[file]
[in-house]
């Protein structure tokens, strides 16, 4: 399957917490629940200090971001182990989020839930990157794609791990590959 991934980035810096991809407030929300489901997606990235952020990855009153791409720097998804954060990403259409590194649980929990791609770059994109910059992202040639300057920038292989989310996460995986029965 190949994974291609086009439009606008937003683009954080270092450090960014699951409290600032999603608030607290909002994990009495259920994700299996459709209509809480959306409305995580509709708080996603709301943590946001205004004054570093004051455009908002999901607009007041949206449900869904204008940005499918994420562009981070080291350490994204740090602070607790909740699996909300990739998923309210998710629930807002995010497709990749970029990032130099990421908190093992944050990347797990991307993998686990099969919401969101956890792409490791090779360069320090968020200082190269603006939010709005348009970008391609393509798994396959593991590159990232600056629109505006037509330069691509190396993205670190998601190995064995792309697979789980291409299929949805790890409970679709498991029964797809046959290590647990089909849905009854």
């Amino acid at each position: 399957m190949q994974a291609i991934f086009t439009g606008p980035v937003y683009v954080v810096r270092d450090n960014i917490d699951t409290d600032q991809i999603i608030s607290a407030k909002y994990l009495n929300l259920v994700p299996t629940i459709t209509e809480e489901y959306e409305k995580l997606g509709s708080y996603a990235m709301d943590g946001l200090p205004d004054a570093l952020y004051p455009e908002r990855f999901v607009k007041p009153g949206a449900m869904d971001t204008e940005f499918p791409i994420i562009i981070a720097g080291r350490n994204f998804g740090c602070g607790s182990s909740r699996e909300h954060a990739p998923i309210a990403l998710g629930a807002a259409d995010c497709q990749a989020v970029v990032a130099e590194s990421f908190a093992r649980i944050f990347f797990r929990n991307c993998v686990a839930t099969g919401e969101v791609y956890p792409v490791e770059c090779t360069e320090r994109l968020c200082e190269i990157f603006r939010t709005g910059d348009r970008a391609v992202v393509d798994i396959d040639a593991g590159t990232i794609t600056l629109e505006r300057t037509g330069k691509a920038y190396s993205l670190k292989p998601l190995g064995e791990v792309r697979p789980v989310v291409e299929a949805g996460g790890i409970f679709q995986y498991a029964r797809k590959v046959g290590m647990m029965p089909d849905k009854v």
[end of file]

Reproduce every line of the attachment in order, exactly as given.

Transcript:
[in-house]
């Protein structure tokens, strides 16, 4: 399957917490629940200090971001182990989020839930990157794609791990590959 991934980035810096991809407030929300489901997606990235952020990855009153791409720097998804954060990403259409590194649980929990791609770059994109910059992202040639300057920038292989989310996460995986029965 190949994974291609086009439009606008937003683009954080270092450090960014699951409290600032999603608030607290909002994990009495259920994700299996459709209509809480959306409305995580509709708080996603709301943590946001205004004054570093004051455009908002999901607009007041949206449900869904204008940005499918994420562009981070080291350490994204740090602070607790909740699996909300990739998923309210998710629930807002995010497709990749970029990032130099990421908190093992944050990347797990991307993998686990099969919401969101956890792409490791090779360069320090968020200082190269603006939010709005348009970008391609393509798994396959593991590159990232600056629109505006037509330069691509190396993205670190998601190995064995792309697979789980291409299929949805790890409970679709498991029964797809046959290590647990089909849905009854």
């Amino acid at each position: 399957m190949q994974a291609i991934f086009t439009g606008p980035v937003y683009v954080v810096r270092d450090n960014i917490d699951t409290d600032q991809i999603i608030s607290a407030k909002y994990l009495n929300l259920v994700p299996t629940i459709t209509e809480e489901y959306e409305k995580l997606g509709s708080y996603a990235m709301d943590g946001l200090p205004d004054a570093l952020y004051p455009e908002r990855f999901v607009k007041p009153g949206a449900m869904d971001t204008e940005f499918p791409i994420i562009i981070a720097g080291r350490n994204f998804g740090c602070g607790s182990s909740r699996e909300h954060a990739p998923i309210a990403l998710g629930a807002a259409d995010c497709q990749a989020v970029v990032a130099e590194s990421f908190a093992r649980i944050f990347f797990r929990n991307c993998v686990a839930t099969g919401e969101v791609y956890p792409v490791e770059c090779t360069e320090r994109l968020c200082e190269i990157f603006r939010t709005g910059d348009r970008a391609v992202v393509d798994i396959d040639a593991g590159t990232i794609t600056l629109e505006r300057t037509g330069k691509a920038y190396s993205l670190k292989p998601l190995g064995e791990v792309r697979p789980v989310v291409e299929a949805g996460g790890i409970f679709q995986y498991a029964r797809k590959v046959g290590m647990m029965p089909d849905k009854v």